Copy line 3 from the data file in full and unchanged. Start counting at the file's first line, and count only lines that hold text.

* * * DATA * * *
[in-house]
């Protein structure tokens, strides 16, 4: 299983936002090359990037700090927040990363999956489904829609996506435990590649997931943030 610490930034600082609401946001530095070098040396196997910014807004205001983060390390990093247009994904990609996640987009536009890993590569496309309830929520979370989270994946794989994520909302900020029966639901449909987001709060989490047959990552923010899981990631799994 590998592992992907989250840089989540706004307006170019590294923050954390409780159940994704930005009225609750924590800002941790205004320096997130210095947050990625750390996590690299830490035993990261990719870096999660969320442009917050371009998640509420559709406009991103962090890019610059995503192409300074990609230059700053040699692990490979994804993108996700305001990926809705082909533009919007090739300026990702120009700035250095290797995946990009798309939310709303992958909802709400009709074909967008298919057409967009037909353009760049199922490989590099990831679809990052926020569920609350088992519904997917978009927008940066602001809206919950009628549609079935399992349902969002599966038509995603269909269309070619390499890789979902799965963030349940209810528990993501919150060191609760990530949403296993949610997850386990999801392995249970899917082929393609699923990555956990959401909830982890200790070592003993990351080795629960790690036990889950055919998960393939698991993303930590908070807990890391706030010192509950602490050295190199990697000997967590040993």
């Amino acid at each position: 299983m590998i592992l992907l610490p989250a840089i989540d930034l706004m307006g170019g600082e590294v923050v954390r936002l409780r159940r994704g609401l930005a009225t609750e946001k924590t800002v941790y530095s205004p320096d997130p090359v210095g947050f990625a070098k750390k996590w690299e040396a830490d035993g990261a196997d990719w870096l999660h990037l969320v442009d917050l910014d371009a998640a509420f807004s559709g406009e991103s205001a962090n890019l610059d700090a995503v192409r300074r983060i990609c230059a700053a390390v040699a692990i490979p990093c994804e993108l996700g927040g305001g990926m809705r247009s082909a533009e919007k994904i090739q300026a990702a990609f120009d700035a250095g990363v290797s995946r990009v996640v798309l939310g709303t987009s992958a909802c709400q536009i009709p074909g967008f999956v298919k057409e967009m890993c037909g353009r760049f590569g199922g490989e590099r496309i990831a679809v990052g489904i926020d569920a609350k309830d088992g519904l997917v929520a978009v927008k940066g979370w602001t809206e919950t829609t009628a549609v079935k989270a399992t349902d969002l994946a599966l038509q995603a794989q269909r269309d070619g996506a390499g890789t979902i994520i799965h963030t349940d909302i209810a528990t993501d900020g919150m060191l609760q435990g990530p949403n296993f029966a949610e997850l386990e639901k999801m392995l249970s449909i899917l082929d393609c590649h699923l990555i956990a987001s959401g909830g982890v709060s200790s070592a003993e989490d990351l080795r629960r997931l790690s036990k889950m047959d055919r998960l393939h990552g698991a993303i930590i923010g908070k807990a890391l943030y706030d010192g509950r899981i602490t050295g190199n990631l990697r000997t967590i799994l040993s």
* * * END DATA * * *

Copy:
């Amino acid at each position: 299983m590998i592992l992907l610490p989250a840089i989540d930034l706004m307006g170019g600082e590294v923050v954390r936002l409780r159940r994704g609401l930005a009225t609750e946001k924590t800002v941790y530095s205004p320096d997130p090359v210095g947050f990625a070098k750390k996590w690299e040396a830490d035993g990261a196997d990719w870096l999660h990037l969320v442009d917050l910014d371009a998640a509420f807004s559709g406009e991103s205001a962090n890019l610059d700090a995503v192409r300074r983060i990609c230059a700053a390390v040699a692990i490979p990093c994804e993108l996700g927040g305001g990926m809705r247009s082909a533009e919007k994904i090739q300026a990702a990609f120009d700035a250095g990363v290797s995946r990009v996640v798309l939310g709303t987009s992958a909802c709400q536009i009709p074909g967008f999956v298919k057409e967009m890993c037909g353009r760049f590569g199922g490989e590099r496309i990831a679809v990052g489904i926020d569920a609350k309830d088992g519904l997917v929520a978009v927008k940066g979370w602001t809206e919950t829609t009628a549609v079935k989270a399992t349902d969002l994946a599966l038509q995603a794989q269909r269309d070619g996506a390499g890789t979902i994520i799965h963030t349940d909302i209810a528990t993501d900020g919150m060191l609760q435990g990530p949403n296993f029966a949610e997850l386990e639901k999801m392995l249970s449909i899917l082929d393609c590649h699923l990555i956990a987001s959401g909830g982890v709060s200790s070592a003993e989490d990351l080795r629960r997931l790690s036990k889950m047959d055919r998960l393939h990552g698991a993303i930590i923010g908070k807990a890391l943030y706030d010192g509950r899981i602490t050295g190199n990631l990697r000997t967590i799994l040993s």